ISLAMABAD: The Federal Tax Ombudsman (FTO) has strongly endorsed the government’s proposal to impose additional taxes of Rs60 billion on the beverage industry under contingency taxation measures.
The FTO office in its budget proposals for 2022-23 had proposed to the Federal Board of Revenue (FBR) to substantially raise the Federal Excise Duty (FED) on beverages, i.e., from 13% to 20% including soft drinks, energy drinks, packaged juices, sports drinks, sweetened coffee drinks, sweetened iced tea, and flavoured milk, etc.
However, the budget markers had rejected the said proposal during the last budget preparation exercise for 2022-23. The FTO office had repeatedly proposed the FBR to raise the FED on beverages and tobacco.
Sources told Business Recorder that the proposal was drafted during the last budget but was dropped before finalisation of the Finance Act 2022.
The government has committed to activate contingency measures as needed, including: (i) immediate increase in GST on fuel, as a prelude to reaching the standard rate of 17%; (ii) further streamlining of GST exemptions including on sugary drinks (PRs 60 billion) and other unwarranted exemptions such as those benefiting exporters; and/or (iii) increasing Federal Excise Duty on Tier I and Tier II cigarettes by at least PRs 2/stick with immediate effect to raise at least another PRs 120 billion in revenue.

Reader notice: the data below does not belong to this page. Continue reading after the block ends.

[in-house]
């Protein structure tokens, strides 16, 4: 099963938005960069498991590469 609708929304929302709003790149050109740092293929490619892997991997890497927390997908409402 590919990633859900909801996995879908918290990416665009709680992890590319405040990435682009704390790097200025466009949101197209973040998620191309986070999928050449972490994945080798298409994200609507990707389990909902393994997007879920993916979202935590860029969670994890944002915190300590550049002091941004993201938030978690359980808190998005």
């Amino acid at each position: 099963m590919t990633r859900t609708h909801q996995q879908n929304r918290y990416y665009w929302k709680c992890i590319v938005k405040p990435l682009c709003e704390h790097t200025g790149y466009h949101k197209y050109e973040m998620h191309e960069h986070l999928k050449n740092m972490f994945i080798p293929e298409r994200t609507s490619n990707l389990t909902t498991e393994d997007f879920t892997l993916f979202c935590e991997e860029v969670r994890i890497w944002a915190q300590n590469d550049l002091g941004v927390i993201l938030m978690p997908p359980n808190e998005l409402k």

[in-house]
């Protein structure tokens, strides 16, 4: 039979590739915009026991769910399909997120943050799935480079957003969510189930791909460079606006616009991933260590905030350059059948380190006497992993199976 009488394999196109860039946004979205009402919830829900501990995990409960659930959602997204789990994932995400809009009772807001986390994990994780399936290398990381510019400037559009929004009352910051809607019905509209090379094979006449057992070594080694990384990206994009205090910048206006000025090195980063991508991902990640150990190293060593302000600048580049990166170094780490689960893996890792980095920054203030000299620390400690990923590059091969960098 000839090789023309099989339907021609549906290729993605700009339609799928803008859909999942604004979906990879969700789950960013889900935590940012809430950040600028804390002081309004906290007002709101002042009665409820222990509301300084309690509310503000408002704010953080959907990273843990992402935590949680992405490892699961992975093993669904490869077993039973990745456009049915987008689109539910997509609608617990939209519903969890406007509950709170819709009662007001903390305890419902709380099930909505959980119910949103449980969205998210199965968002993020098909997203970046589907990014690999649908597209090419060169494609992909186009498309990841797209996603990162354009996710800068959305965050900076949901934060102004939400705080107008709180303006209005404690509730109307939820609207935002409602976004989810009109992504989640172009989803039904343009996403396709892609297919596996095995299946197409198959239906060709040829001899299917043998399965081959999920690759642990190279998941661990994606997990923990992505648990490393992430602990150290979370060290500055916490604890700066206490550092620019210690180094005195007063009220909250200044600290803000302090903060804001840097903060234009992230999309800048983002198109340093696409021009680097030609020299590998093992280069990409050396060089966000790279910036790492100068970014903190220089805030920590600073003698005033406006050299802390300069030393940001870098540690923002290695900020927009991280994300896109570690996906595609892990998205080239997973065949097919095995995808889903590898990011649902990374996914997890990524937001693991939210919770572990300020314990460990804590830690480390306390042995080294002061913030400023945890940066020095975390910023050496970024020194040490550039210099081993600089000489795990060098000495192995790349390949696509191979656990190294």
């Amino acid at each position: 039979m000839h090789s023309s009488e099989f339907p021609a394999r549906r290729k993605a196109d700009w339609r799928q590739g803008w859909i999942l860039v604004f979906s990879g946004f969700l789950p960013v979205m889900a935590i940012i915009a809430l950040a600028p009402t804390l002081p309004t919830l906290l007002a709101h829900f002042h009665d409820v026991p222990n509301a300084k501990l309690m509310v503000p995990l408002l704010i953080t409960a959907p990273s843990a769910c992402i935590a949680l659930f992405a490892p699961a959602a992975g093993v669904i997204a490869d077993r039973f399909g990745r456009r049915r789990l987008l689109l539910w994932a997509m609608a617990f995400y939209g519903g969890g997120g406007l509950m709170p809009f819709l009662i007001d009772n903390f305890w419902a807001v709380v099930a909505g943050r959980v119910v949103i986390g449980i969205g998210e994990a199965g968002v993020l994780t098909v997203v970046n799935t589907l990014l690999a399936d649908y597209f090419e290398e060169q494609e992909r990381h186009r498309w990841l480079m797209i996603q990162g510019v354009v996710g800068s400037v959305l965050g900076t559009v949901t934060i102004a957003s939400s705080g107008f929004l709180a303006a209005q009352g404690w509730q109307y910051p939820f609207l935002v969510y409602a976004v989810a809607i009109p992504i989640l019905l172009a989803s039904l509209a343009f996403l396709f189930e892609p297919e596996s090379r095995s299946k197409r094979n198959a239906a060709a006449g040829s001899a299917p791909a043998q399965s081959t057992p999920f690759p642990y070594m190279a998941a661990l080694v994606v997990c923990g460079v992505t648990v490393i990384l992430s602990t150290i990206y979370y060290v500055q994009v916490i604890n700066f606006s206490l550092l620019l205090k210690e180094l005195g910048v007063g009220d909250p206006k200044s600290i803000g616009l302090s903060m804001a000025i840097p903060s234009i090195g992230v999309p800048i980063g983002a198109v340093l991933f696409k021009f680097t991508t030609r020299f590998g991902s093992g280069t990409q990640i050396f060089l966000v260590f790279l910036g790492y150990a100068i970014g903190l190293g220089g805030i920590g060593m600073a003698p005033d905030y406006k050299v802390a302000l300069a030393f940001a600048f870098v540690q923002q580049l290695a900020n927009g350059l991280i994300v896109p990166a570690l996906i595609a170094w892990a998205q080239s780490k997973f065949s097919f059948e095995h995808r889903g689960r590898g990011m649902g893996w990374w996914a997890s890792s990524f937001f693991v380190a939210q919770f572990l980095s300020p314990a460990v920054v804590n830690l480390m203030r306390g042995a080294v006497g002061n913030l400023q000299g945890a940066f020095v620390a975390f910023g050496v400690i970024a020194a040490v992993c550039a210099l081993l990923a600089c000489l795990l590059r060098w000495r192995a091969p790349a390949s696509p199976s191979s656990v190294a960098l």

According to the FTO office, there is a direct and strong association between the consumption of sugar-sweetened beverages (SSBs) and obesity and non-communicable diseases (NCDs) such as diabetes, hypertension, and cardiovascular illnesses. SSBs include any liquids that are sweetened with various forms of added sugars.
Multiple policy interventions have been identified by global health bodies like American Heart Association, WHO, and World Bank, which include but are not limited to increased taxation. Higher taxes, are advocated as potential policy tools to reduce the consumption directly.
Evidence from a number of countries has shown it to be effective strategies where a documented decrease in consumption of SSBs is seen and is expected to reduce the burden of NCDs. Examples include South Africa, Mexico, Chile and Saudi Arabia. These countries documented and implemented higher taxes on SSBs aiming to address reducing obesity and its related disease, and the policy has shown a positive effect on the health indications in these countries.
In the broader national interest, the federal government may increase the FED on the aerated waters, energy drinks containing added sugar or other sweetening matter or flavoured from 13% to 20% of the retail price.
It is also proposed that at least 20% FED may also be levied on SSBs including soft drinks, energy drinks, sport drinks, sweetened coffee drinks, sweetened iced tea, flavoured milk, etc. To achieve this, amendments are proposed in the entries at Sr Nos 5 and 6 in the First Schedule of the Federal Excise Act 2005, the FTO added.
Copyright Business Recorder, 2022